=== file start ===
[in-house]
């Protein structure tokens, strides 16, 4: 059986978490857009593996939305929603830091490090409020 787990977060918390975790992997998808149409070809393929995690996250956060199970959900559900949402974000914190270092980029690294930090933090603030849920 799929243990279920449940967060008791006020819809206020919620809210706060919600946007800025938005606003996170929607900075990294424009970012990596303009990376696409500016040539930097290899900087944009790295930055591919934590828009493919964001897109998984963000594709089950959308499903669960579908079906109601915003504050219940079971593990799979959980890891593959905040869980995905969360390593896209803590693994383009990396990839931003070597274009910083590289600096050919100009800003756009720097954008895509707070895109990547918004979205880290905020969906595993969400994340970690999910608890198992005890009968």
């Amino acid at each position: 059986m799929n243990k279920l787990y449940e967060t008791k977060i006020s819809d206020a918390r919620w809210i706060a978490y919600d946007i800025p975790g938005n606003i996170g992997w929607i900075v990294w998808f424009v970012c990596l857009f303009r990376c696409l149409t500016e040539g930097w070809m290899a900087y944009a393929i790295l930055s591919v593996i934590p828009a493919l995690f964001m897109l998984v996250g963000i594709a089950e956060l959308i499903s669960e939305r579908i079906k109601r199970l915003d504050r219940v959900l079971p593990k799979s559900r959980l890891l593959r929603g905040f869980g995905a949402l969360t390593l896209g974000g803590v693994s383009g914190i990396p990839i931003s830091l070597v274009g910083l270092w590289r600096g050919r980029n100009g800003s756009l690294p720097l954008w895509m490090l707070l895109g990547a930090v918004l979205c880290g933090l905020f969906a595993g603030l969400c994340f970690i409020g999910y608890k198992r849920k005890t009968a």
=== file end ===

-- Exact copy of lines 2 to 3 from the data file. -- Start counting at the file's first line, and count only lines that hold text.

């Protein structure tokens, strides 16, 4: 059986978490857009593996939305929603830091490090409020 787990977060918390975790992997998808149409070809393929995690996250956060199970959900559900949402974000914190270092980029690294930090933090603030849920 799929243990279920449940967060008791006020819809206020919620809210706060919600946007800025938005606003996170929607900075990294424009970012990596303009990376696409500016040539930097290899900087944009790295930055591919934590828009493919964001897109998984963000594709089950959308499903669960579908079906109601915003504050219940079971593990799979959980890891593959905040869980995905969360390593896209803590693994383009990396990839931003070597274009910083590289600096050919100009800003756009720097954008895509707070895109990547918004979205880290905020969906595993969400994340970690999910608890198992005890009968």
């Amino acid at each position: 059986m799929n243990k279920l787990y449940e967060t008791k977060i006020s819809d206020a918390r919620w809210i706060a978490y919600d946007i800025p975790g938005n606003i996170g992997w929607i900075v990294w998808f424009v970012c990596l857009f303009r990376c696409l149409t500016e040539g930097w070809m290899a900087y944009a393929i790295l930055s591919v593996i934590p828009a493919l995690f964001m897109l998984v996250g963000i594709a089950e956060l959308i499903s669960e939305r579908i079906k109601r199970l915003d504050r219940v959900l079971p593990k799979s559900r959980l890891l593959r929603g905040f869980g995905a949402l969360t390593l896209g974000g803590v693994s383009g914190i990396p990839i931003s830091l070597v274009g910083l270092w590289r600096g050919r980029n100009g800003s756009l690294p720097l954008w895509m490090l707070l895109g990547a930090v918004l979205c880290g933090l905020f969906a595993g603030l969400c994340f970690i409020g999910y608890k198992r849920k005890t009968a």